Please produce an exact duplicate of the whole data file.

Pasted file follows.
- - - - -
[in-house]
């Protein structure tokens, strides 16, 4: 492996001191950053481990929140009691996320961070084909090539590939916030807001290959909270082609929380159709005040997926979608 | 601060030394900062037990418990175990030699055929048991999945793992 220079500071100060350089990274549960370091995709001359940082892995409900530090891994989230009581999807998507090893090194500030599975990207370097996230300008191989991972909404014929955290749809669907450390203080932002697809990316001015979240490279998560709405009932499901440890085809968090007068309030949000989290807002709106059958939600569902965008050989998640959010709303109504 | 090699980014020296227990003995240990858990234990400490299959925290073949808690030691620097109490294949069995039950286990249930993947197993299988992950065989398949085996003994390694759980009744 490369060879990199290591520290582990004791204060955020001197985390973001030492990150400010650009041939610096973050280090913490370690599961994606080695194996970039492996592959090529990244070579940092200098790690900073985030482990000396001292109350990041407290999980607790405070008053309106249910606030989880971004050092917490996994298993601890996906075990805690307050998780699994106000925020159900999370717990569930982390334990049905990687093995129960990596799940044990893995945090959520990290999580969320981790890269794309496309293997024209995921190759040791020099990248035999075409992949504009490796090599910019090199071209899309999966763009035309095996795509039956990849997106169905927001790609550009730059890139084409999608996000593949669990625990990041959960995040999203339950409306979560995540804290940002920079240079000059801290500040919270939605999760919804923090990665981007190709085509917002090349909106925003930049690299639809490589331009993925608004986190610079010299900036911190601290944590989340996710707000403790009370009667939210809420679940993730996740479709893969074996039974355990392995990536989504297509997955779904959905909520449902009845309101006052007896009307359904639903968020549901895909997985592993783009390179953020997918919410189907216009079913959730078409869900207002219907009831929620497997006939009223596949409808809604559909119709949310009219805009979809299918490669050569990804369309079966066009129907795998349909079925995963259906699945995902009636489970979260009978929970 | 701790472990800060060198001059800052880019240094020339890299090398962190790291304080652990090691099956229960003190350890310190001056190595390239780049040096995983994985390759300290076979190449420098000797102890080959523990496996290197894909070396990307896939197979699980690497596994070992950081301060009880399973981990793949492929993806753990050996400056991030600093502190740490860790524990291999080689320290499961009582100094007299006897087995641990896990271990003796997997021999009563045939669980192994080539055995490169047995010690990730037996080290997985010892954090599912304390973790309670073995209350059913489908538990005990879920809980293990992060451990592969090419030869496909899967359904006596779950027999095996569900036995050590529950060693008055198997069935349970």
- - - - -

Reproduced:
[in-house]
């Protein structure tokens, strides 16, 4: 492996001191950053481990929140009691996320961070084909090539590939916030807001290959909270082609929380159709005040997926979608 | 601060030394900062037990418990175990030699055929048991999945793992 220079500071100060350089990274549960370091995709001359940082892995409900530090891994989230009581999807998507090893090194500030599975990207370097996230300008191989991972909404014929955290749809669907450390203080932002697809990316001015979240490279998560709405009932499901440890085809968090007068309030949000989290807002709106059958939600569902965008050989998640959010709303109504 | 090699980014020296227990003995240990858990234990400490299959925290073949808690030691620097109490294949069995039950286990249930993947197993299988992950065989398949085996003994390694759980009744 490369060879990199290591520290582990004791204060955020001197985390973001030492990150400010650009041939610096973050280090913490370690599961994606080695194996970039492996592959090529990244070579940092200098790690900073985030482990000396001292109350990041407290999980607790405070008053309106249910606030989880971004050092917490996994298993601890996906075990805690307050998780699994106000925020159900999370717990569930982390334990049905990687093995129960990596799940044990893995945090959520990290999580969320981790890269794309496309293997024209995921190759040791020099990248035999075409992949504009490796090599910019090199071209899309999966763009035309095996795509039956990849997106169905927001790609550009730059890139084409999608996000593949669990625990990041959960995040999203339950409306979560995540804290940002920079240079000059801290500040919270939605999760919804923090990665981007190709085509917002090349909106925003930049690299639809490589331009993925608004986190610079010299900036911190601290944590989340996710707000403790009370009667939210809420679940993730996740479709893969074996039974355990392995990536989504297509997955779904959905909520449902009845309101006052007896009307359904639903968020549901895909997985592993783009390179953020997918919410189907216009079913959730078409869900207002219907009831929620497997006939009223596949409808809604559909119709949310009219805009979809299918490669050569990804369309079966066009129907795998349909079925995963259906699945995902009636489970979260009978929970 | 701790472990800060060198001059800052880019240094020339890299090398962190790291304080652990090691099956229960003190350890310190001056190595390239780049040096995983994985390759300290076979190449420098000797102890080959523990496996290197894909070396990307896939197979699980690497596994070992950081301060009880399973981990793949492929993806753990050996400056991030600093502190740490860790524990291999080689320290499961009582100094007299006897087995641990896990271990003796997997021999009563045939669980192994080539055995490169047995010690990730037996080290997985010892954090599912304390973790309670073995209350059913489908538990005990879920809980293990992060451990592969090419030869496909899967359904006596779950027999095996569900036995050590529950060693008055198997069935349970």